You may have noticed lots of links in the previous post. Those links are to the literature which I searched before posting. There will be lots more links in this one to examples of studies which support what I'm going to tell you about. Of course, all of these are in science-ese, and so if you are puzzling over something and can't make it out, give a shout out in the comments with the particular paper, and Sci will do her best to cover the paper later on. I have a feeling that oxytocin is going to be a recurring topic.
So here we go.
This one's for the ladies

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51 responses so far

Oxytocin: Starting with the basics

Nov 09 2009 Published by under Neuroscience

So sometimes, Sci gets questions, and sometimes those questions...are close enough to requests. And so, today Sci will begin what is probably going to be an extensive basic series on oxytocin. We ALL love oxytocin, right? Right! And we all missed Sci's big honkin' basic science posts right? Of course right!
So the question basically came down to this: What are the effects of oxytocin in female vs males, in particular the effects on sexual and bonding behavior, and how does this influence the autonomy of people (eg, are we really the tools of our hormones). The short answer: yes and no. The long answer: is very long. So today Sci is going to begin with a background post on oxytocin, what it is, where it acts, and some basic functions. The next post will be on effects of ocytocin in females specifically, and then a post on ocytocin in males specifically. And then, the synthesis. And interspersed in there, a few Friday Weird Sciences. I mean, oxytocin makes for some GREAT weird science. :) Keep in mind, though, that although Sci has done a boatload of research getting ready to blog this topic, she by no means going to hit ALL of EVERYTHING. She might have to blog some specific papers in the future, and she definitely welcomes anyone willing to chime in the comments with more info!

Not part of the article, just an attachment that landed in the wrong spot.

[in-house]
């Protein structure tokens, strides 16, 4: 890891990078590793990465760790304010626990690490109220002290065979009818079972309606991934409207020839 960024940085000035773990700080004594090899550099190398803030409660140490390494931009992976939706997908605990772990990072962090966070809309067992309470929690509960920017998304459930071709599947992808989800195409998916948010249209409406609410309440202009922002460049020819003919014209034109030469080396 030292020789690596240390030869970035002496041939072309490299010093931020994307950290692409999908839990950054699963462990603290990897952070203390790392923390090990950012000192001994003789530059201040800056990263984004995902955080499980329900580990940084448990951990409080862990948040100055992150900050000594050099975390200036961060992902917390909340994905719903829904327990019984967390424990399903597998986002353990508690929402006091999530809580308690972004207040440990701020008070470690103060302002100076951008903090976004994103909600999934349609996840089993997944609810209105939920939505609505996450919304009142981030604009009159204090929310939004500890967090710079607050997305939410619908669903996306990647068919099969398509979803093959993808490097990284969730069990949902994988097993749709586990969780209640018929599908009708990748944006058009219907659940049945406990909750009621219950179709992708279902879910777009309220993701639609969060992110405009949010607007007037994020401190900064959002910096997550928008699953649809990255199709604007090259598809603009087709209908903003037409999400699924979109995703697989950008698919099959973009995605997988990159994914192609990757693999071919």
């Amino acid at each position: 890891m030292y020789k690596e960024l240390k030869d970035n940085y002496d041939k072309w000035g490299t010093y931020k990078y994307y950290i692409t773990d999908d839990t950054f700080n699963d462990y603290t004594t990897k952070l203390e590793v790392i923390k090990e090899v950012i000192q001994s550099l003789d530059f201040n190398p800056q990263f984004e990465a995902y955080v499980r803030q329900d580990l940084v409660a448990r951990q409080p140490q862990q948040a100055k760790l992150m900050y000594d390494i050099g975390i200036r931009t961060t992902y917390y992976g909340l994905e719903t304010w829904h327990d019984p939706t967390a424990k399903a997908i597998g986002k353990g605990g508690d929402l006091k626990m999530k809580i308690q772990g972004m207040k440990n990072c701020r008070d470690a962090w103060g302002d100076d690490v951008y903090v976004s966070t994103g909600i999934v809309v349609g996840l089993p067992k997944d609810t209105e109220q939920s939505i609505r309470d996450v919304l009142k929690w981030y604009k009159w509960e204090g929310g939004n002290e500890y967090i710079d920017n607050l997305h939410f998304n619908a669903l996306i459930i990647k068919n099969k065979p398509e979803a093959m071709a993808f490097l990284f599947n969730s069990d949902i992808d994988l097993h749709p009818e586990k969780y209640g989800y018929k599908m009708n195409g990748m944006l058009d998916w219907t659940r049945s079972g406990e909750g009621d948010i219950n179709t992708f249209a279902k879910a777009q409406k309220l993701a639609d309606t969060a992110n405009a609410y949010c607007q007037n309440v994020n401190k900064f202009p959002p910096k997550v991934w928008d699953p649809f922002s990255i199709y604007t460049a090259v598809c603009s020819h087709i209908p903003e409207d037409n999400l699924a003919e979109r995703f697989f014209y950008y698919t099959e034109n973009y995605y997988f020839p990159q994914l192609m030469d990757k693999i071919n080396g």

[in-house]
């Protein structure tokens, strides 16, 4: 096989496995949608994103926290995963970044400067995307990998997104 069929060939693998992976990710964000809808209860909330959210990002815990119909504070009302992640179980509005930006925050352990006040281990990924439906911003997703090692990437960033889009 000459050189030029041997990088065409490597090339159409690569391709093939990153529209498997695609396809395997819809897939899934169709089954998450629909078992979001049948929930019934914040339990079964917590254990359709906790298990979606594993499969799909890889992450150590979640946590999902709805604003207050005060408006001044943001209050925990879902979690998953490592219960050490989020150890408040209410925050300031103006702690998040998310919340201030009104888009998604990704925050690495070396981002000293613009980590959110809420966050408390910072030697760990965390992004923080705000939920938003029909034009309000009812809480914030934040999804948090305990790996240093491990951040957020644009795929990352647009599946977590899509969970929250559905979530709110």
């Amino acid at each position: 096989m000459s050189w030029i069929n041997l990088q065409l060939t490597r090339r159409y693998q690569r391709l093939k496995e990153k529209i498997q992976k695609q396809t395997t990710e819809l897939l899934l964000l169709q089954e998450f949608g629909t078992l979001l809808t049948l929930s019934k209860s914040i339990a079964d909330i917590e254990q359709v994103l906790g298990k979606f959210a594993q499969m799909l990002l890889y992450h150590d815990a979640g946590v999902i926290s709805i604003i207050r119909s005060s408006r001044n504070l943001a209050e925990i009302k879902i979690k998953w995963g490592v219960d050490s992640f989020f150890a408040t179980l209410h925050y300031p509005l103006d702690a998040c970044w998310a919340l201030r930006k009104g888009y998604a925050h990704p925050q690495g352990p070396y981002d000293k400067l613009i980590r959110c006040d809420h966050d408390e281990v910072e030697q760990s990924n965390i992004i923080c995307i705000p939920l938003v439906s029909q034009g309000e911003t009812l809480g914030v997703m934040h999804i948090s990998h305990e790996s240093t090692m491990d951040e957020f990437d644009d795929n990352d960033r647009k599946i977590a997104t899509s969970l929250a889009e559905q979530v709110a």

So here we go.
Oxytocin
oxytocin.jpg
(Complicated molecule, complicated actions)

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16 responses so far

Repost: Prairie Voles in Love

Nov 08 2009 Published by under Behavioral Neuro

As a taste of things to come. :)
ResearchBlogging.org
For your Friday Weird Science, I present to you a Poem! And I shall call it "Prairie Voles in Love: An Ode to Oxytocin"
Out on the lonely prairie, gazing at the stars above
I saw through the night
the wondrous sight
Of prairie voles in love
'Twas truly a miracle to see
this display of monogamy
Monogamy, subject of vast debates
In only 3% of mammals, mostly primates
But here on the prairie, in burrows and holes
whole colonies of uxorious voles!
But who could love a prairie vole?
More handsome is a lump of coal!
The rodents are small,
hairy, buck-toothed and all
Though whiskers are cute, with bright eyes above,
That's a face only a mother could love!
Alas, love is not for their minds to control
The hormones must their hearts console
The posterior pituitary is something great
For forming pair-bonds with your chosen mate!
And for voles together through thick and thin
There is nothing better than oxytocin.
The posterior pituiary, the neurohypophysis
The place the love glow from pair-bonding is.
Without oxytocin, the voles just get laid
There is nothing from which pairings can be made.
The females needed oxytocin for when the morning came
Or male voles were kicked out, to do the walk of shame.
But it turns out that oxytocin is just for a girl
The boys need vasopressin to make their toes curl
ADH can turn those dead-beat dads
who otherwise would be bounders and cads
into a model husband, father, and mate
who any smart girl vole would kill to date.
No miracle, this monogamous bliss
So when your lover walks out
Don't waste time, scream, or shout,
Look to your neurohypophysis!
I am a HUGE geek. I know. Even my advisor tells me so. Ack! I'm still rhyming!!
Insel, T.R., Winslow, J.R., Wang, Z.X., Young, L., Hulihan, T.J. (1995). Oxytocin and the molecular basis of monogamy. Advances in Experimental and Medical Biology, 395(1), 227-234.

11 responses so far